TREM2 regulates purinergic receptor-mediated calcium signaling and motility in human iPSC-derived microglia

  1. Amit Jairaman
  2. Amanda McQuade
  3. Alberto Granzotto
  4. You Jung Kang
  5. Jean Paul Chadarevian
  6. Sunil Gandhi
  7. Ian Parker
  8. Ian Smith
  9. Hansang Cho
  10. Stefano L Sensi
  11. Shivashankar Othy
  12. Mathew Blurton-Jones  Is a corresponding author
  13. Michael D Cahalan  Is a corresponding author
  1. University of California, United States
  2. University of California, Irvine, United States
  3. University of North Carolina, United States
  4. University G d'Annunzio of Chieti-Pescara, Italy

Abstract

The membrane protein TREM2 (Triggering Receptor Expressed on Myeloid cells 2) regulates key microglial functions including phagocytosis and chemotaxis. Loss-of-function variants of TREM2 are associated with increased risk of Alzheimer's disease (AD). Because abnormalities in Ca2+ signaling have been observed in several AD models, we investigated TREM2 regulation of Ca2+ signaling in human induced pluripotent stem cell-derived microglia (iPSC-microglia) with genetic deletion of TREM2. We found that iPSC-microglia lacking TREM2 (TREM2 KO) show exaggerated Ca2+ signals in response to purinergic agonists, such as ADP, that shape microglial injury responses. This ADP hypersensitivity, driven by increased expression of P2Y12 and P2Y13 receptors, results in greater release of Ca2+ from the endoplasmic reticulum (ER) stores, which triggers sustained Ca2+ influx through Orai channels and alters cell motility in TREM2 KO microglia. Using iPSC-microglia expressing the genetically encoded Ca2+ probe, Salsa6f, we found that cytosolic Ca2+ tunes motility to a greater extent in TREM2 KO microglia. Despite showing greater overall displacement, TREM2 KO microglia exhibit reduced directional chemotaxis along ADP gradients. Accordingly, the chemotactic defect in TREM2 KO microglia was rescued by reducing cytosolic Ca2+ using a P2Y12 receptor antagonist. Our results show that loss of TREM2 confers a defect in microglial Ca2+ response to purinergic signals, suggesting a window of Ca2+ signaling for optimal microglial motility.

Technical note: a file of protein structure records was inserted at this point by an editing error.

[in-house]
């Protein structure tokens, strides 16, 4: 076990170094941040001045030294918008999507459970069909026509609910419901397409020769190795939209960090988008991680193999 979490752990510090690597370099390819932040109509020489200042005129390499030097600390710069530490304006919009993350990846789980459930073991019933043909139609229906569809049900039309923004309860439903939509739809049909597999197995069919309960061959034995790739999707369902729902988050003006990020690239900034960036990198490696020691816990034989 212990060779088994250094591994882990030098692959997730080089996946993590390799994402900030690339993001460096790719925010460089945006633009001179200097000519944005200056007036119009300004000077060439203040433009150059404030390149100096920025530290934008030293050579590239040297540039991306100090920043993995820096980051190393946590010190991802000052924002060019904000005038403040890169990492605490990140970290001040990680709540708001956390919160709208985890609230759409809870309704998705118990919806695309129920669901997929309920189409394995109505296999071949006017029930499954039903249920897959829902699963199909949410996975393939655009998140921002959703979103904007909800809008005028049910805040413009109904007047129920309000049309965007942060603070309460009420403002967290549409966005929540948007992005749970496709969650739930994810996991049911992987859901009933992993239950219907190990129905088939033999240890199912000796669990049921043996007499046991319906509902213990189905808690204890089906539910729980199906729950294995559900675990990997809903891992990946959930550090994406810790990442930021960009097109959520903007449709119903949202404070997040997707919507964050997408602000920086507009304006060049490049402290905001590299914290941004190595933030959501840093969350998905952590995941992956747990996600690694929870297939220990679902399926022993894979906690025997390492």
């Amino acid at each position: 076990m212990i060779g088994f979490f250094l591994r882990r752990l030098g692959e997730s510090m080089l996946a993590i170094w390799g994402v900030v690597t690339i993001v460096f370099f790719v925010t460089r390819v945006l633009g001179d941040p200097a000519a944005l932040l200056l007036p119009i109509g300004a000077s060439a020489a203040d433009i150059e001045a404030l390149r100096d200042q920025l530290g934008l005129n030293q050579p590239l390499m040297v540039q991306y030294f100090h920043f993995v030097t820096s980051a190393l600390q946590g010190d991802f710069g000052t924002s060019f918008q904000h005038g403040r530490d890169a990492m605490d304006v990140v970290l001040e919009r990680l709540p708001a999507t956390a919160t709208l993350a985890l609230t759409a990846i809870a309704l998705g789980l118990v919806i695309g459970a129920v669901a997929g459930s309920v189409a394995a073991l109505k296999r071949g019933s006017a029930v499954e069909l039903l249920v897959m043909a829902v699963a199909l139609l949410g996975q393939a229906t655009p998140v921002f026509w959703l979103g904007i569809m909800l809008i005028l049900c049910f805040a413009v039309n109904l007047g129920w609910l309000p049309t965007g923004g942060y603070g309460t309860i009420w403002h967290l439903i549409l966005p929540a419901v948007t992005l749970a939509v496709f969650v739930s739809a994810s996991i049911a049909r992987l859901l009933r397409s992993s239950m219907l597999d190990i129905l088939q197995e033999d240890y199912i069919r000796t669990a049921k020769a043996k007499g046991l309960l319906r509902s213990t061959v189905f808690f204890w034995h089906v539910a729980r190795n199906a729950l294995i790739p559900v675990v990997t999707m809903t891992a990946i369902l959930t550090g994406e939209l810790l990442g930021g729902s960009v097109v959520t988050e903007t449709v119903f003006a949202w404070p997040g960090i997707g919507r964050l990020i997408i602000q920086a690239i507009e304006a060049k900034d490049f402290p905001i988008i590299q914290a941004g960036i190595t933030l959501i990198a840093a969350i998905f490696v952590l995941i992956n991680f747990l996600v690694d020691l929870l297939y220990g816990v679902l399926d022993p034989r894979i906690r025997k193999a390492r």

Data availability

RNA sequencing data referenced in Figure 1- figure supplement 2 is available through Gene Expression Omnibus: GSE157652.

The following data sets were generated

Article and author information

Author details

  1. Amit Jairaman

    Department of Physiology and Biophysics, University of California, Irvine, United States
    Competing interests
    No competing interests declared.
    ORCID icon "This ORCID iD identifies the author of this article:" 0000-0002-5206-700X
  2. Amanda McQuade

    Department of Neurobiology and Behavior, University of California, Irvine, Irvine, United States
    Competing interests
    No competing interests declared.
  3. Alberto Granzotto

    Department of Neurobiology and Behavior, University of California, Irvine, Irvine, United States
    Competing interests
    No competing interests declared.
  4. You Jung Kang

    Department of Mechanical Engineering and Engineering Science, University of North Carolina, Charlotte, United States
    Competing interests
    No competing interests declared.
  5. Jean Paul Chadarevian

    Department of Neurobiology and Behavior, University of California, Irvine, Irvine, United States
    Competing interests
    No competing interests declared.
  6. Sunil Gandhi

    Department of Neurobiology and Behavior, University of California, Irvine, Irvine, United States
    Competing interests
    Sunil Gandhi, is a co-founders of NovoGlia Inc..
  7. Ian Parker

    Department of Physiology and Biophysics, University of California, Irvine, Irvine, United States
    Competing interests
    No competing interests declared.
  8. Ian Smith

    Department of Neurobiology and Behavior, University of California, Irvine, Irvine, United States